Sunset dwarf rainbowfish

CaptainBarnicles

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The male and his 2 females have been acting very strange lately and I've not had a clue what's going on as admittedly I've not had a lot of experience with fish illness, apart from worms, ICH on one occasion and dealing with a bit of constipation I've not had any sick fish thankfully....

Yesterday I lost one of the females, it's my own fault as I didn't move fast enough, and I was too afraid to attempt netting them as they're so fast and didn't want to risk stressing them further...but my hubby helped me with a couple of extra nets and managed to catch them both to move them to the hospital tank.

After observing their behaviour closely I'm suspecting something like Costiasis from my research but I may be way off....

In certain light they both have white patches that I think may be excess slime coat, they flick, mostly just in the water but I've witnessed them doing it against plants too. In the community tank they were swimming frantically against the filter current and spending all their time at the surface. The female that died was literally just swimming in circles like she was going round a roundabout. They are still eating although I've not fed them yet.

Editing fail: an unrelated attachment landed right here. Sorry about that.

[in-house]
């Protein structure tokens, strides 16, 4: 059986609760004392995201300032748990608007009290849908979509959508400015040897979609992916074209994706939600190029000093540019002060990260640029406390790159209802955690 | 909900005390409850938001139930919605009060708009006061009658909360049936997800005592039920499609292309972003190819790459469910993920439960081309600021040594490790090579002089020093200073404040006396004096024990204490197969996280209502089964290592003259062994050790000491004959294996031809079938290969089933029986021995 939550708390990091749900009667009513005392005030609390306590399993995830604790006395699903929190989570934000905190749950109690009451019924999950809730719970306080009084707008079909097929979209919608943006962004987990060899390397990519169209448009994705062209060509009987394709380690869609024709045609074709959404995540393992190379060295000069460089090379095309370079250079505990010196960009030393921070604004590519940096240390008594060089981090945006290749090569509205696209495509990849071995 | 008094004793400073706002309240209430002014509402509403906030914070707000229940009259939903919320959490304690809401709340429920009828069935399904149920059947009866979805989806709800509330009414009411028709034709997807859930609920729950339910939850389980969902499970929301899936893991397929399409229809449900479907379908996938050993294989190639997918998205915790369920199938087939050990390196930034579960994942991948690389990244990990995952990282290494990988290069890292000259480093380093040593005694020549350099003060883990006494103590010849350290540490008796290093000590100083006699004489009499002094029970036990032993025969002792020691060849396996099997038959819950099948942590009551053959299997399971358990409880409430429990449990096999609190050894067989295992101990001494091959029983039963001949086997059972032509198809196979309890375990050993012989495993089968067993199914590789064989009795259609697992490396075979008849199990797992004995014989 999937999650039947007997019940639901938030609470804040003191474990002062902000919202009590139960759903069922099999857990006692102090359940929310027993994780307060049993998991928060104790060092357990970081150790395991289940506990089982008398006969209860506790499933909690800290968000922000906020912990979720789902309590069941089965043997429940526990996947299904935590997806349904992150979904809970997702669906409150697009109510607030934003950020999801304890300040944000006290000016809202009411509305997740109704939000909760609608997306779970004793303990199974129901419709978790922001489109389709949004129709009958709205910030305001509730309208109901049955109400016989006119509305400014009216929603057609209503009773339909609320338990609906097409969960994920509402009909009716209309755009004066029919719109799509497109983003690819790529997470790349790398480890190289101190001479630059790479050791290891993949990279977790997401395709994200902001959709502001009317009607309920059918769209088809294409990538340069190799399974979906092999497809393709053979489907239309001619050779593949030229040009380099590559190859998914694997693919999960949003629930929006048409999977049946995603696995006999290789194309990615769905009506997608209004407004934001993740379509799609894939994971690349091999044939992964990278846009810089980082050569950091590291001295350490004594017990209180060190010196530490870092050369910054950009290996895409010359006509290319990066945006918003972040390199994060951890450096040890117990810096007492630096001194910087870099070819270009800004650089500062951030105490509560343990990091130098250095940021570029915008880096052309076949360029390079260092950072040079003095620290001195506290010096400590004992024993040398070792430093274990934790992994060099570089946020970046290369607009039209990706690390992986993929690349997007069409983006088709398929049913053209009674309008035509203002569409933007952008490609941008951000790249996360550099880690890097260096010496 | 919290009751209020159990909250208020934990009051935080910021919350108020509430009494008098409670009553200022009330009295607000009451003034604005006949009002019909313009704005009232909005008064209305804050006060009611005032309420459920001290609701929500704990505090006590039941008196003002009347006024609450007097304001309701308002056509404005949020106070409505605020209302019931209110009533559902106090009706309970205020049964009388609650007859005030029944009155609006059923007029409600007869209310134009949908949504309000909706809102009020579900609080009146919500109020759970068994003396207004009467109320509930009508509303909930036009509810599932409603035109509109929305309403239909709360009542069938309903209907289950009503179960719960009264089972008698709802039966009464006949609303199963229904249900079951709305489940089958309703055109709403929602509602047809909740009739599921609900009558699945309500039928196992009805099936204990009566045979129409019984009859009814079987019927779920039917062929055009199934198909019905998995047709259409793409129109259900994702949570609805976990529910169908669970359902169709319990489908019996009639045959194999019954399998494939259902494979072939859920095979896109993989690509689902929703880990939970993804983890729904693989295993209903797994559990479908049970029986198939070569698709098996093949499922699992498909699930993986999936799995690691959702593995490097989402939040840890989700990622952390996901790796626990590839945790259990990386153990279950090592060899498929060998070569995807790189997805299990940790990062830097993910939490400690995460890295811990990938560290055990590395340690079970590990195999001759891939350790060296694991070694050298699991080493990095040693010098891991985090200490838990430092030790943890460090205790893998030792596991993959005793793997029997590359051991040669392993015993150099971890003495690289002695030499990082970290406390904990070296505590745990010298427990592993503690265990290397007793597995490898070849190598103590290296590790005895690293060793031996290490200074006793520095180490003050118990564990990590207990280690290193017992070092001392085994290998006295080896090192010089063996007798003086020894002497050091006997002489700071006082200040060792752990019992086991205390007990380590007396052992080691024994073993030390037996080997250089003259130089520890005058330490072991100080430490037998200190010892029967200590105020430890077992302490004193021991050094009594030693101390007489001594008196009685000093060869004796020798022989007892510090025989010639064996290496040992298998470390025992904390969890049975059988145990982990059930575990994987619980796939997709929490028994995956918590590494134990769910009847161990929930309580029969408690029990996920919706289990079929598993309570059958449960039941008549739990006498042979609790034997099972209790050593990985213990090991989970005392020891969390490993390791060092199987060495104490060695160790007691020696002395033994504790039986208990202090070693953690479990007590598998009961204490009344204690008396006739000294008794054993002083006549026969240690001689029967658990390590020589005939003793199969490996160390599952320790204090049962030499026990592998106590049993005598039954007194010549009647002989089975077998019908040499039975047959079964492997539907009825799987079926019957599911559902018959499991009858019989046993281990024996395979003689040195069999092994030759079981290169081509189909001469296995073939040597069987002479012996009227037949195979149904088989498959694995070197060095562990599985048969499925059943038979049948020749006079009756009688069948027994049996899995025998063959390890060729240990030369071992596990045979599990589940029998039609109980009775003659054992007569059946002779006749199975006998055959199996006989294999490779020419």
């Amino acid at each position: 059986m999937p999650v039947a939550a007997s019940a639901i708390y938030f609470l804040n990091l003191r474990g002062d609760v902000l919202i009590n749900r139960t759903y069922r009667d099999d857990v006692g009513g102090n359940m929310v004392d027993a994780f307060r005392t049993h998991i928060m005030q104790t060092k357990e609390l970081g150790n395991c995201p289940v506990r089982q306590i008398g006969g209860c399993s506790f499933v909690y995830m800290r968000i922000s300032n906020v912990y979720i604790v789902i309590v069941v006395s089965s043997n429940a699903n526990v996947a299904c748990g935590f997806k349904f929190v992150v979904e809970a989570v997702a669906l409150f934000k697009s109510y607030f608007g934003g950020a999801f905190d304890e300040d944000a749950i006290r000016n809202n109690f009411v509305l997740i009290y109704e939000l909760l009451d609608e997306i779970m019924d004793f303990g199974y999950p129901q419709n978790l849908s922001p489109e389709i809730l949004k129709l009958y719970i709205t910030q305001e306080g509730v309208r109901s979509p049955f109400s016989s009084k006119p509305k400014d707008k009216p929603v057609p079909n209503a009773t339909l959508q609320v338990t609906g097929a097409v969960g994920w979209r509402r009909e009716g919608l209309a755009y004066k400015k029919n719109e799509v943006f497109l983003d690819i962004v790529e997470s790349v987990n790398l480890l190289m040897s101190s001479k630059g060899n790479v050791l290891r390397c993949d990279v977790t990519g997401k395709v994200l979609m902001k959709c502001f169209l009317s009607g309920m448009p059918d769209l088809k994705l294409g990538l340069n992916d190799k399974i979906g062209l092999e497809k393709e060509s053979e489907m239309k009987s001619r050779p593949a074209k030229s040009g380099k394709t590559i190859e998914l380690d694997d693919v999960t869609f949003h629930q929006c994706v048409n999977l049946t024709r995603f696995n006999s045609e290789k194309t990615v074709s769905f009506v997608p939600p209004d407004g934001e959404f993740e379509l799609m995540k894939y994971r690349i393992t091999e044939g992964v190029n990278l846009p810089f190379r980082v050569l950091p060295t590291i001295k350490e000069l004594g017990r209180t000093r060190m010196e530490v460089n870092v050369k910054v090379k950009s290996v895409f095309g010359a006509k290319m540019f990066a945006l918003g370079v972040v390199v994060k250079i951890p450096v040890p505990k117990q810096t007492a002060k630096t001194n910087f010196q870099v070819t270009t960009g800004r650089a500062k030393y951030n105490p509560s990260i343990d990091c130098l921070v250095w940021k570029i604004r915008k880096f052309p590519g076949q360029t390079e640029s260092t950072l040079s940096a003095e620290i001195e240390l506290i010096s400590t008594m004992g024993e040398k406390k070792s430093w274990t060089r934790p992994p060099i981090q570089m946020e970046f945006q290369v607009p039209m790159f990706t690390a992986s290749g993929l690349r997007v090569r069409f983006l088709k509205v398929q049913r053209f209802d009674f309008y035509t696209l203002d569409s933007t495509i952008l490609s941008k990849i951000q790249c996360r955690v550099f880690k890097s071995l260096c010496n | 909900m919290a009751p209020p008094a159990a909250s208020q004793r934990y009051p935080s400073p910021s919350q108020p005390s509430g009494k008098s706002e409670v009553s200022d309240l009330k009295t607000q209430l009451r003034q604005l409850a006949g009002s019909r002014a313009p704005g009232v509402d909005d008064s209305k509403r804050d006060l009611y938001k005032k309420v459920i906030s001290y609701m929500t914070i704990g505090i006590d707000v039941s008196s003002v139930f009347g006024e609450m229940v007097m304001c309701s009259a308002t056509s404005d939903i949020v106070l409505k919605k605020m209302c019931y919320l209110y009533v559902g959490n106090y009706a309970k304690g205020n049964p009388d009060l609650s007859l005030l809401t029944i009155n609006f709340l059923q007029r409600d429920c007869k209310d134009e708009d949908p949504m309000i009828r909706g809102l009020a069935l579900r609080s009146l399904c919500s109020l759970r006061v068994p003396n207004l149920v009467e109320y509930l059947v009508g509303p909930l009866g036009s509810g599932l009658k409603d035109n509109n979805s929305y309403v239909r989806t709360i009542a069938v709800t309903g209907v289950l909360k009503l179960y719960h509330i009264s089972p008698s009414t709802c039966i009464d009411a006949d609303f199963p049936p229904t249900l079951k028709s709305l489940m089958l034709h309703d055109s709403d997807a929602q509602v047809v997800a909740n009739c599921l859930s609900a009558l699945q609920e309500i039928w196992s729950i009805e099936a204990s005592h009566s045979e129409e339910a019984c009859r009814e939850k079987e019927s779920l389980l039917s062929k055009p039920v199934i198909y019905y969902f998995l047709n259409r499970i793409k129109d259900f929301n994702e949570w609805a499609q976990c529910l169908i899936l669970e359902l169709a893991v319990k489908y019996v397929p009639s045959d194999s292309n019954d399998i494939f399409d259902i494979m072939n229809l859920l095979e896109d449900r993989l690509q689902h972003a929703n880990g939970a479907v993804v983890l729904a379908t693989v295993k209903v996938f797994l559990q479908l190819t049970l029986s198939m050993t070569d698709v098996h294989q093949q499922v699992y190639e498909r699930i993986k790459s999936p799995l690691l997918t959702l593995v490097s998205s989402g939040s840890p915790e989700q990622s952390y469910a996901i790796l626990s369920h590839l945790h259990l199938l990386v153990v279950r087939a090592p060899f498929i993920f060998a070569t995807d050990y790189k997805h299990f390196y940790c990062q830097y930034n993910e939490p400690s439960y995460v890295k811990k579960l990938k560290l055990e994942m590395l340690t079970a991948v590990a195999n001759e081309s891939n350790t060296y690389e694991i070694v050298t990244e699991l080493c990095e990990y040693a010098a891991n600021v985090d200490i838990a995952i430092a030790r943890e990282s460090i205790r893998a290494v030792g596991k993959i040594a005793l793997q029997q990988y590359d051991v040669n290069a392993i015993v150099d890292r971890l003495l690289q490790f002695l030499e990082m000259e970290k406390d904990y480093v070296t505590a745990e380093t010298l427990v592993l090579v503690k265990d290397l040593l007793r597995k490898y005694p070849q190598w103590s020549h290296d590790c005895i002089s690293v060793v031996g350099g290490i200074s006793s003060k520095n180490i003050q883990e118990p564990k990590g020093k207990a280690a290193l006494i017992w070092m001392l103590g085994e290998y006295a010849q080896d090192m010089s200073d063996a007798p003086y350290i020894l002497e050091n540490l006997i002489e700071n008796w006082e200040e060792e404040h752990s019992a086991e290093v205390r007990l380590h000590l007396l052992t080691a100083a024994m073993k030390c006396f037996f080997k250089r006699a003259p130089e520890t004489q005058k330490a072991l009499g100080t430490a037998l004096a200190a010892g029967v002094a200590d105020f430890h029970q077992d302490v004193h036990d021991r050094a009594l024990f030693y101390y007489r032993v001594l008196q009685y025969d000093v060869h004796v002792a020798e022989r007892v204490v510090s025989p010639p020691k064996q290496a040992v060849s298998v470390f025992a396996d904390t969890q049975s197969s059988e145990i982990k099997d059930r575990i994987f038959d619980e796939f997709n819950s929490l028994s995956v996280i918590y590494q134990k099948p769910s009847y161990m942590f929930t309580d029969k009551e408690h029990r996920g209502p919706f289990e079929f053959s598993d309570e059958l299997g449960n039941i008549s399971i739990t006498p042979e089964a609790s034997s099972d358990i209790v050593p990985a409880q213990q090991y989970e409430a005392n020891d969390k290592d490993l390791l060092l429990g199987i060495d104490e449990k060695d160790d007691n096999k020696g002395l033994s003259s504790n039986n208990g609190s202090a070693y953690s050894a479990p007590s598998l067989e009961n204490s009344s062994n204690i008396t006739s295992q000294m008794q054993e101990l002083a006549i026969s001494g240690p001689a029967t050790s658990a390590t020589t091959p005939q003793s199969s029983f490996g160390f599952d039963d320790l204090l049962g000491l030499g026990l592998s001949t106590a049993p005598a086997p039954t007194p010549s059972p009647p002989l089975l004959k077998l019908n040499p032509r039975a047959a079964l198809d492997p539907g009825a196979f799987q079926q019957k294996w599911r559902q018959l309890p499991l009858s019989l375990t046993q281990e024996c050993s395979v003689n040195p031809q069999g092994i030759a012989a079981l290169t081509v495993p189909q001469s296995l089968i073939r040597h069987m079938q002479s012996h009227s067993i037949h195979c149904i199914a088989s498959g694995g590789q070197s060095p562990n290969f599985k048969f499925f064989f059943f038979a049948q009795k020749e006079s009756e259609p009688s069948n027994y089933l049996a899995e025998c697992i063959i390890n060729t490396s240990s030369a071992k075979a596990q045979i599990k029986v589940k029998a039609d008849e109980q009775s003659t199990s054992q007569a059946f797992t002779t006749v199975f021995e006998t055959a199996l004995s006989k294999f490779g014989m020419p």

This is where I may be told off for medicating without knowing 100% (and also going against my own advice 🤦‍♀️😩) ...last night I started a treatment with Protozin that I bought when I suspected them to have fungus...but only because my salt has disappeared and this has malachite green in it that I figured wouldn't hurt!

Watching them this morning and they have calmed right down, they're exploring the tank and he's flirty with her so must be feeling better at least...they still have white patches and I've seen them flick but the male has coloured up which is positive.

They're in a 60l which is the best I can do, I took some plants from the community and its heated to 27°c ish...there's an old bubbler I found in there and the hang on back filter is creating a nice cascade so water should be well oxygenated.
 

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Colin_T

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Excess mucous can be caused by poor water quality or external protozoan infections.

The best treatment for rainbowfish is cleaning the tank and adding some salt. However, Waterlife Protozin will also kill external protozoans.

Don't overdose with medications because rainbowfish are sensitive to chemicals.

Make sure you do a big water change and gravel clean the tank every week to prevent protozoan infections. I recommend doing a 75% water change and gravel clean every week.
Make sure any new water is free of chlorine/ chloramine before it's added to the tank.

Make sure they get lots of plant matter and plant based foods. Rainbowfish should have a diet consisting of 50% plant matter and the rest can be insects, fish, prawns, or other types of marine based meat foods.
 
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CaptainBarnicles